Obviously, a lot of people chose to make use of the print rooms once the third year rush had ended. But to my surprise this didn’t just manifest itself in screen printing, which tends to be the most popular. There was a whole lot of linocuts too, all on different topics and with different strengths. It made for a really great display of variation, as well as assuring me that I’m not the only one with a fondess for printmaking!
I’m also relieved to say that, while it definitely wasn’t up to my standard, people still seemed interested in my Bram Stoker print. It received very nice comments from one or two onlookers too, and while I still was disappointed by the result, hearing nice words did pick me up a lot I must confess!
There was also a lot to be said for the ways in which people were using the printmaking. David’s piece was a real stroke of time-consuming ingenuity, in which he screen printed his photographic images in CYMK. This produced a full spectrum of colour, in the same way it does through your inkjet printer, but done via screen printing. It’s turned out looking completely amazing, although I will say, he nearly killed himself doing it. The boy has real dedication to his art and I can’t express my respect for him highly enough. He never would have stood for a shitty print like mine, let me tell you!
Ah the digital print, or Giclee as they’re known to those who want lots of money for it, but don’t want to have to put in the same level of effort required of you in direct contact printmaking. Don’t let that sound like a put down though, there were some beautiful images made and printed in the exhibition, and I and many others would be proud to own them, and would be even prouder to have done them!
There’s a common misconception that in order to be considered graphics, something must have been made via the computer. Allow my classmates to put this one to rest.
My favourite. The books and zines. This is only the tiniest example of what was on show, they ranged from professionally printed newspapers and information packs about pig racing, to hand bound print collections, narratives about personal responses to the brief and themed dot to dot books. It was quite an impressive array!
And Macs. All Art schools have them, and like a pair of perky boobs on spring break, they love getting them out. This exhibition was no exception, it was Macs galore, and all bursting with newly created animations, films and videos.
Well you know me, I love a good stall. And I made sure I wheedled one into this exhibition too! Luckily, everyone else got involved too and brought along prints and books and anything else they’d made in the year. All together, it made for a pretty impressive display of work. Well done us!
So yeah, all in all a great event really that received some really complimentary comments from those that went. I would like to say a huge thank you to three people in particular: Tom Goldsworthy, Carl Godfrey and Ciara Caldwell-Cleave who were in charge of all the publicity and organising of the event. They completely made it what it was, went out of their way to make display animations, organise free beer, made cakes and 1912 ice cubes (made sense at the time) as well as compiling little free compilations of all of the work on display for us to take home, which really was a lovely little touch. Yeah okay, their cheekiness may have got us in trouble with the second years a little bit, but hey, what’s a bit of casual rivalry amongst years eh? Antics like that is totally what this institutionalised education is all about, and the long and short of it is that they made the event.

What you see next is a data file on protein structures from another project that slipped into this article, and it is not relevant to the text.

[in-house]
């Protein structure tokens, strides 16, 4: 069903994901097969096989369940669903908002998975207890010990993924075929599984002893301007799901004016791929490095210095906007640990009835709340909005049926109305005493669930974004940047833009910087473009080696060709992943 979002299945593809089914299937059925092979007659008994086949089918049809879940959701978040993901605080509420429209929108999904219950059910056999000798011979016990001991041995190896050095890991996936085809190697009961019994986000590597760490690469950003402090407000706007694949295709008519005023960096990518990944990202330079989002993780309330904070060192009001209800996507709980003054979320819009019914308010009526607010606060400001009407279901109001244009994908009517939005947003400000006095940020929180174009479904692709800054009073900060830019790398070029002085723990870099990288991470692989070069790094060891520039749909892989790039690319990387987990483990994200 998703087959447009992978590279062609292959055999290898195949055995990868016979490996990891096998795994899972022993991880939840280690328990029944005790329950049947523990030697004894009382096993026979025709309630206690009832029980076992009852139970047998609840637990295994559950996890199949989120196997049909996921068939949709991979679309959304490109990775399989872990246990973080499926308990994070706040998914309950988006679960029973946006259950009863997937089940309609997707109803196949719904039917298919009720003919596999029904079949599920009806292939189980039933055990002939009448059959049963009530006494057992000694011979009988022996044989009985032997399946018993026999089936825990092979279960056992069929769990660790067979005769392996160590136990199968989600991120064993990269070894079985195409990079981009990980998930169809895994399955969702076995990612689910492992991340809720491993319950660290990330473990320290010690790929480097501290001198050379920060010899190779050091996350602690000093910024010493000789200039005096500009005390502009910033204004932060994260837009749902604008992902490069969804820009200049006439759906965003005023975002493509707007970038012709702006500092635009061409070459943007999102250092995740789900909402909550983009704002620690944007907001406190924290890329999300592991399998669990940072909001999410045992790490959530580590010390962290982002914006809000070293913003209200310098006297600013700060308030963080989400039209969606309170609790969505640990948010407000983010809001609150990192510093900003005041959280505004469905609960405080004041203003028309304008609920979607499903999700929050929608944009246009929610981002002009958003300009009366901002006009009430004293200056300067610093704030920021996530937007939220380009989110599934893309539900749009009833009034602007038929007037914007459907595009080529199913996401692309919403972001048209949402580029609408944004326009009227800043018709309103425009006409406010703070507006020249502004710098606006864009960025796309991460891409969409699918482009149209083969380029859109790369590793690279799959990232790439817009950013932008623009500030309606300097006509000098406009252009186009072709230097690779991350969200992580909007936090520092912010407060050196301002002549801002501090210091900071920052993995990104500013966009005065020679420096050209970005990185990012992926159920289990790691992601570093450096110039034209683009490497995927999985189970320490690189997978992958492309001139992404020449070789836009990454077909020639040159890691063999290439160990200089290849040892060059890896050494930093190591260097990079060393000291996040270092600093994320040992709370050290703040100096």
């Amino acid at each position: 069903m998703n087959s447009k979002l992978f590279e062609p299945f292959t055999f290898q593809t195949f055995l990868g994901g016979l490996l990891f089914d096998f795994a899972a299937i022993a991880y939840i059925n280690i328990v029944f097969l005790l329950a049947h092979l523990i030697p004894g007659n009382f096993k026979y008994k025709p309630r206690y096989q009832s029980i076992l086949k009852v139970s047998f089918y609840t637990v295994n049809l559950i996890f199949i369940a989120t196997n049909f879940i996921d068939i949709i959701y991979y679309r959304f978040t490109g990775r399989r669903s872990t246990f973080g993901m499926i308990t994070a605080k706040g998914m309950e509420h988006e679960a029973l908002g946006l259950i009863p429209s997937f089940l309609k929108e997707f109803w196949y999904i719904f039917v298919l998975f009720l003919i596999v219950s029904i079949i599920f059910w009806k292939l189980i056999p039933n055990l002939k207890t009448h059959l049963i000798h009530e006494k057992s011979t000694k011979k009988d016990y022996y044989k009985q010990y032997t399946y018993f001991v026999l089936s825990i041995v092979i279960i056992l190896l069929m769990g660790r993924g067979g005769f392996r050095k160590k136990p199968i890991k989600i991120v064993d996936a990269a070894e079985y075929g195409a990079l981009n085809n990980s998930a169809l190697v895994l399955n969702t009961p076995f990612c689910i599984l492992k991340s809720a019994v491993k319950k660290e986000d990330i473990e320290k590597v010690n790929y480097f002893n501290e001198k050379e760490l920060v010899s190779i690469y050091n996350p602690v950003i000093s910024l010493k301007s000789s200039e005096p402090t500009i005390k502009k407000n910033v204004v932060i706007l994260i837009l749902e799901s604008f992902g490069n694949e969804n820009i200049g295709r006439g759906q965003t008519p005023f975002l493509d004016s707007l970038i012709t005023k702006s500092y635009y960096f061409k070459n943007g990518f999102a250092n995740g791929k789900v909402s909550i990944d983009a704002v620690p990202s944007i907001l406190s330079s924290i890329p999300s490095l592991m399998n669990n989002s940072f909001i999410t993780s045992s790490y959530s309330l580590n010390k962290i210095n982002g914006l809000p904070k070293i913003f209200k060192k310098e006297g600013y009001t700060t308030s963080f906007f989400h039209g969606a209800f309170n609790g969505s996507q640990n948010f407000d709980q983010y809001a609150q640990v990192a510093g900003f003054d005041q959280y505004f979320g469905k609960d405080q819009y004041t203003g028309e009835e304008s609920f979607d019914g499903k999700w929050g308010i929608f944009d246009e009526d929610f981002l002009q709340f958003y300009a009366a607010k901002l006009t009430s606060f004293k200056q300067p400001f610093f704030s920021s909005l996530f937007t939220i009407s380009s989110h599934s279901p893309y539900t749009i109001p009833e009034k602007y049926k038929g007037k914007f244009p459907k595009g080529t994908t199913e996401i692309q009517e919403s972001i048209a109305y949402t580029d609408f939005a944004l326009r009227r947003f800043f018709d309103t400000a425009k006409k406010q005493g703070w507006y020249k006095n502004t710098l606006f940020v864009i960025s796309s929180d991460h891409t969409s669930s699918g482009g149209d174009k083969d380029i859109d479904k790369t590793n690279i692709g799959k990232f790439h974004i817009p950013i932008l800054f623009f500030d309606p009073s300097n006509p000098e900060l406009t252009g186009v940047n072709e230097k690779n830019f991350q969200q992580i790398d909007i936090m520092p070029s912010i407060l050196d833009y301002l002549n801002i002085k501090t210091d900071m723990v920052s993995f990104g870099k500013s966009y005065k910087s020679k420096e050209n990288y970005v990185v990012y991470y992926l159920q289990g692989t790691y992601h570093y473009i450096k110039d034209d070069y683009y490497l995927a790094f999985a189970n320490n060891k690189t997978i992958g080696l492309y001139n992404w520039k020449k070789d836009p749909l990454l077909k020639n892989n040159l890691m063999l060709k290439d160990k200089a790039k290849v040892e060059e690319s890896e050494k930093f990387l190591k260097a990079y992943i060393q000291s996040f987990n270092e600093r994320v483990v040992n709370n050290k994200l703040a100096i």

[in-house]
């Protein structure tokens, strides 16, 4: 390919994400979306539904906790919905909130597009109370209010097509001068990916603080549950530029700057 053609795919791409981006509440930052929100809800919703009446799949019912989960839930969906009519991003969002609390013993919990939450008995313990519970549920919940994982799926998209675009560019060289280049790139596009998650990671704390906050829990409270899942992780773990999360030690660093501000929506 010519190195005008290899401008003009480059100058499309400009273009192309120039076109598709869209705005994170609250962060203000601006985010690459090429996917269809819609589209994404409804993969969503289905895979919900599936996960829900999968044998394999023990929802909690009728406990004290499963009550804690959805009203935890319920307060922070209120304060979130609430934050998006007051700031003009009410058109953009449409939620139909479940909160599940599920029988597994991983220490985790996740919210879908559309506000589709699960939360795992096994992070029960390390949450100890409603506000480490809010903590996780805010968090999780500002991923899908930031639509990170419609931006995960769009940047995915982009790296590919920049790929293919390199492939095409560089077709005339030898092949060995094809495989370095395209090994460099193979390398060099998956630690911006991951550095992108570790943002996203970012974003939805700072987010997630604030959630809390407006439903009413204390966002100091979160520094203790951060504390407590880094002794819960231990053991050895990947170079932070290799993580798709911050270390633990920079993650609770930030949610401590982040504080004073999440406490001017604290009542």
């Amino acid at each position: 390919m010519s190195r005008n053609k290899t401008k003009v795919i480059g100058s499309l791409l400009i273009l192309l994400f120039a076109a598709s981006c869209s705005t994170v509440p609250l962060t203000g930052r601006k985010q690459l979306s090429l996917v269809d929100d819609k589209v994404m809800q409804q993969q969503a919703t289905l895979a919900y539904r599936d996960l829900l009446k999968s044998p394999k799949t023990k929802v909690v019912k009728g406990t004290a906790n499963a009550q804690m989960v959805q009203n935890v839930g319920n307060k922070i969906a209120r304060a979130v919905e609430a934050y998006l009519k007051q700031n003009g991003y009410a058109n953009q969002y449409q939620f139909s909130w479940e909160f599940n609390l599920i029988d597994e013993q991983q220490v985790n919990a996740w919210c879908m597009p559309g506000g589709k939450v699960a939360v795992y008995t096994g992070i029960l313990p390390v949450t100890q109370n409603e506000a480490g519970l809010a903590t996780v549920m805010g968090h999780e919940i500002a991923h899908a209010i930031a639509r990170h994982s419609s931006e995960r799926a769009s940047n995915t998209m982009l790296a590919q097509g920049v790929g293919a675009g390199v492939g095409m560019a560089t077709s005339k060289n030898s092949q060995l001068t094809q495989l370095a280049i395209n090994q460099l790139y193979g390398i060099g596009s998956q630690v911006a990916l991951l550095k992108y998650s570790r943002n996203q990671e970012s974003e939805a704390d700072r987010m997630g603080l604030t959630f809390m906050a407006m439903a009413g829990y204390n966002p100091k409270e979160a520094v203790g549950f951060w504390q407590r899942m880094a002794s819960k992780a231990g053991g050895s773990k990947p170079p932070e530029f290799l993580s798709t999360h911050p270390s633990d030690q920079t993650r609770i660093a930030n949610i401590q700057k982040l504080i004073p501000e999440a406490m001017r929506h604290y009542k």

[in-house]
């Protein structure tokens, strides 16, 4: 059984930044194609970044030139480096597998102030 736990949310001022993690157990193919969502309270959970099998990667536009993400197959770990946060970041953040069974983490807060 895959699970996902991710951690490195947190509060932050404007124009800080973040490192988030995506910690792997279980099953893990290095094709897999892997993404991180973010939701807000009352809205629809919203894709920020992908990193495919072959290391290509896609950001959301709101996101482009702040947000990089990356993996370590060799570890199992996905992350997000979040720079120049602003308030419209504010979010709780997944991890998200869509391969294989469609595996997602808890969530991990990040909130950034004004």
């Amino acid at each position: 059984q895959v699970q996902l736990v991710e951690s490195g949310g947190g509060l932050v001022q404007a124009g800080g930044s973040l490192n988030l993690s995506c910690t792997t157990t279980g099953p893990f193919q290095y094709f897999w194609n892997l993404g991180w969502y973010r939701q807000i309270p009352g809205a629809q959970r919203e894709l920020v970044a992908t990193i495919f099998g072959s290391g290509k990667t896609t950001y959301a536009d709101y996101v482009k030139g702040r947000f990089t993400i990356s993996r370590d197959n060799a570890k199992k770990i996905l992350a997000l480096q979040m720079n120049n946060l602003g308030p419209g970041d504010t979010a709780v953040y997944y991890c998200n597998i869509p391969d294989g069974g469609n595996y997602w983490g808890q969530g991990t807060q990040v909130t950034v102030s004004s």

Cheers guys, I hope since then you’ve had a good old relax, put your feet up and cracked open a cold one.
I’m back with a new post! Yes I know it’s terribly late, I am oh-so-sorry, but you see, there was a dragon.
Not buying it?
Yeah well that’s because it’s a lie. There was no dragon, I’ve just been rubbish (again) and have failed at bringing you any kind of news in favour of sleeping. However, those lazy days are now gone! Banished! And I hereby solemnly swear to be much, much better at this blog fandango. Frealz.
So here it goes. Last time I did a post, I was just about to embark on a big old silly printing experiment that did, in the true nature of experimentation, fail horrendously. Yes, you heard, printing finally turned on me. Screen Printing as well, that dirty dog. After all the nice things I said about it. Needless to say, it put me a little bit (a lot) down in the dumps, I don’t like doing bad work. Especially not bad prints.
But such is the nature of trying new things and not leaving yourself enough time to properly get to grips with it.
Basically what happened, was that I wanted to do a print for the End of Year Show, and my tutor talked me into doing it GIANT (A1), as opposed to the comfort zone of A6-A3 size range I tend to aim for, less than a week before the exhibition was due to open. Actually, now that I think about it, this is the same tutor who was to blame for the up-all-night-due-to-lack-of-preparation-2-page-comic shebang. Must investigate the possibility of a single-handed conspiracy against me there.
But I digress, “a big print…ha!” you may claim, “doesn’t sound like such a big deal to me!”
Well, metaphorical voice of imaginary rhetoric reader, you’re right, you wouldn’t think a big print WOULD be such a nightmare, however this one decided it would be due to the following limitations.
I only had one screen. This meant that, in order to achieve the 3 colour print I was aiming for, I had to only expose ONE layer onto the screen (due to time limitations) – the most complex one was naturally the best choice, but this meant the starting two had to be hand cut newsprint cut outs which I would have to use as stencils with the blank screen, then expose the 3rd layer on afterwards. I hate cutting newsprint. It’s delicate and awkward and a pain in the arse to transport. I especially hate cutting newsprint when the newsprint itself is bigger than A1 and I only have an A3 cutting mat and, due to the end-of-year-run-down-of-materials, comparatively blunt utensils.